UN agency seeking twice annual Iraq amount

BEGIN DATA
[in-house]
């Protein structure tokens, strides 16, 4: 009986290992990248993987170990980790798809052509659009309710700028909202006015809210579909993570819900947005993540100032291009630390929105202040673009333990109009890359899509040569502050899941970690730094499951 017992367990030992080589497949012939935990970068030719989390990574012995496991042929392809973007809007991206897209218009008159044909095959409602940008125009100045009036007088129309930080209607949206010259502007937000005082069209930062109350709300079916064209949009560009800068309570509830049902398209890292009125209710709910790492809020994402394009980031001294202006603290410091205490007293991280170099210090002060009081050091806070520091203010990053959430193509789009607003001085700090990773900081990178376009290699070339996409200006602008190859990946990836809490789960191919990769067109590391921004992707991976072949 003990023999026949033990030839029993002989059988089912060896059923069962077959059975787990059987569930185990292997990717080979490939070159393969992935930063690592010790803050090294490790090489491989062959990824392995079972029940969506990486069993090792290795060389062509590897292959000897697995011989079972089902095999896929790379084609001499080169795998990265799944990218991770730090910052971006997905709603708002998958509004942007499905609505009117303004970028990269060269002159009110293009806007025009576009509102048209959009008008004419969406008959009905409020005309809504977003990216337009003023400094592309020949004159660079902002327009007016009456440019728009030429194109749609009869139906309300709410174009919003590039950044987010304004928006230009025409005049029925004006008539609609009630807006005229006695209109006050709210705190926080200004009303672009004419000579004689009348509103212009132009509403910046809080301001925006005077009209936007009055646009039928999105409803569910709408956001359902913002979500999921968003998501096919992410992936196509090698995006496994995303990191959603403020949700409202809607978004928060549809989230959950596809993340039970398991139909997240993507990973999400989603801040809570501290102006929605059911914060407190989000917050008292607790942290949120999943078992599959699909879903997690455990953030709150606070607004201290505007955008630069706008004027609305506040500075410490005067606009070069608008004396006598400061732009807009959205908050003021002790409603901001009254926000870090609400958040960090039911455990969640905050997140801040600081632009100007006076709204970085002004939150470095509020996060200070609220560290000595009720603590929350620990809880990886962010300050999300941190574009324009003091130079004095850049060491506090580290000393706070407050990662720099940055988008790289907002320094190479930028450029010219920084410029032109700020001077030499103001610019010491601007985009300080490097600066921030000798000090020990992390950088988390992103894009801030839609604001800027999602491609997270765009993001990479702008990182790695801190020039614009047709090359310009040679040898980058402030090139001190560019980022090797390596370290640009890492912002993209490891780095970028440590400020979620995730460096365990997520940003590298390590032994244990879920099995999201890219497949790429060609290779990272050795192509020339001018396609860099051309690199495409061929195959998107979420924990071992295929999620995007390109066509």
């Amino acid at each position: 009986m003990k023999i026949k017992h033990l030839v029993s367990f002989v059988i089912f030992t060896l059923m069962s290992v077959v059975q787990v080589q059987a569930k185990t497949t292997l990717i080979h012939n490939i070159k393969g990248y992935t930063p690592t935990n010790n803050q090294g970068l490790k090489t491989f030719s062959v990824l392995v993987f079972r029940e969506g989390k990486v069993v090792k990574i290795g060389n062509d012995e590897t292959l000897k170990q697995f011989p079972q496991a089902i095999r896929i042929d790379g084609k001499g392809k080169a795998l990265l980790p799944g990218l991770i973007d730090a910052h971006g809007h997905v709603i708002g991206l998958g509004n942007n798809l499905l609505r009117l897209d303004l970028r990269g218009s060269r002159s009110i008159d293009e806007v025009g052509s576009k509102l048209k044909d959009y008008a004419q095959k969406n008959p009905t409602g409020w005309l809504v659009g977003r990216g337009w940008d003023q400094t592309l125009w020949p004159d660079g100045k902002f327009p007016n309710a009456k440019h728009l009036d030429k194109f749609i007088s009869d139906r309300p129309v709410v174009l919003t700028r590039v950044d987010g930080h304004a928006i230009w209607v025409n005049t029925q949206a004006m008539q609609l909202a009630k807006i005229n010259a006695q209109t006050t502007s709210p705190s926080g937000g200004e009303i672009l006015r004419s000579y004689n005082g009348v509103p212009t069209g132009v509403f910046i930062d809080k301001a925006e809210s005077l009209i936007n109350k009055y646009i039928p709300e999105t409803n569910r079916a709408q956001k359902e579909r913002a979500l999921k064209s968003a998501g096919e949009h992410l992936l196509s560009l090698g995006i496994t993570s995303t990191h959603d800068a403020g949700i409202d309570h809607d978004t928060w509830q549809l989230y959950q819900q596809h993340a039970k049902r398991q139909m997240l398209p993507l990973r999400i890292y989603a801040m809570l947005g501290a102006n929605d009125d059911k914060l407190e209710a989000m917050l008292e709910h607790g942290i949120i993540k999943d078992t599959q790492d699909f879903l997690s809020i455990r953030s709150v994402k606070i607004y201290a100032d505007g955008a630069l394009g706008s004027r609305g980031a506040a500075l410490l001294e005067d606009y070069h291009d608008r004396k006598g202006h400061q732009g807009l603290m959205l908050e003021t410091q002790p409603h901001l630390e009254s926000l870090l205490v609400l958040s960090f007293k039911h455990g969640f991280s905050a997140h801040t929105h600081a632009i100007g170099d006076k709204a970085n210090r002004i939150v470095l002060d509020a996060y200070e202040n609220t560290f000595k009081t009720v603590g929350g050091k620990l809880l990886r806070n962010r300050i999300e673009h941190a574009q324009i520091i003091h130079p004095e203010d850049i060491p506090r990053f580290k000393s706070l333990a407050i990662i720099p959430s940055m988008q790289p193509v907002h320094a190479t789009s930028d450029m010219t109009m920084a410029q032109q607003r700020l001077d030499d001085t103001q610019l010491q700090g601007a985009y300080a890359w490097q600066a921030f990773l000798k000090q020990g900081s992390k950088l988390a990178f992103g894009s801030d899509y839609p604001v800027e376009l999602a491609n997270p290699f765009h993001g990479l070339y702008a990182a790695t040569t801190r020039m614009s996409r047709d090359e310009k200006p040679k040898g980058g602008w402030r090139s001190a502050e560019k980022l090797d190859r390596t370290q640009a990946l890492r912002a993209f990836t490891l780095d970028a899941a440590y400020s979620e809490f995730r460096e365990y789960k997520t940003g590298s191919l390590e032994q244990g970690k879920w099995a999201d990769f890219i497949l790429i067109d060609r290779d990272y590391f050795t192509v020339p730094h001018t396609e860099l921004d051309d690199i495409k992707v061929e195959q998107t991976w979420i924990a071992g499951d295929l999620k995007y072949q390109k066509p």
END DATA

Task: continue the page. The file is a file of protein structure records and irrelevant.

GENEVA – The U.N. refugee agency is doubling its annual appeal for funds to help Iraqis fleeing their homes to $123 million from $60 million, officials said Thursday.The money is needed to help some 2 million internally displaced Iraqis and 2.2 million more who have fled abroad, the agency’s director for the Middle East and North Africa said.”The massive displacement of Iraqis, internally and externally, continues unabated, causing a great deal of suffering and uncertainty among the affected populations,” said Radhouane Nouicer of the U.N. High Commissioner for Refugees.The United States immediately announced it would contribute $19 million on top of $18 million already given to UNHCR. That takes Washington’s total aid spending on displaced Iraqis and refugees to more than $153 million this year, said Mark Storella of the U.S. mission in Geneva.According to the refugee agency, thousands of Iraqis continue to stream across the border daily, and the Iraqi refugee population in Syria alone is growing by about 30,000 a month, placing a severe strain on the country’s education, health and housing infrastructure.Nouicer said the international response to UNHCR’s initial appeal had been generous and swift, with donors giving $66 million, surpassing the requested amount. But much more is needed to help refugees and those hosting them, he said.”Syria and Jordan have demonstrated a great deal of generosity and a high level of patience. They need to be supported to maintain their hospitable attitude,” Nouicer said.He said the additional money would be used to provide Iraqis with shelter, household support, food, health, education and counseling.UNHCR plans to resettle 25,000 of the most vulnerable Iraqi refugees by the end of the year. To date, the agency has submitted 10,200 requests to possible host countries – 8,000 of them to the United States.The U.S. has promised to admit 7,000 Iraqi refugees referred to it by UNHCR for this fiscal year, which ends in September. But as of June 30 it had allowed in around 133. The Bush administration, which has been criticized for not moving fast enough to help Iraqi refugees, has said the slow pace was due to enhanced security checks.Nouicer said UNHCR was carefully checking the background of potential resettlement candidates to make sure none of them posed a security risk to their future host country.”Among the people we are screening every day, we do have many, many excludable cases that are being put aside. It’s part of our daily job,” he said.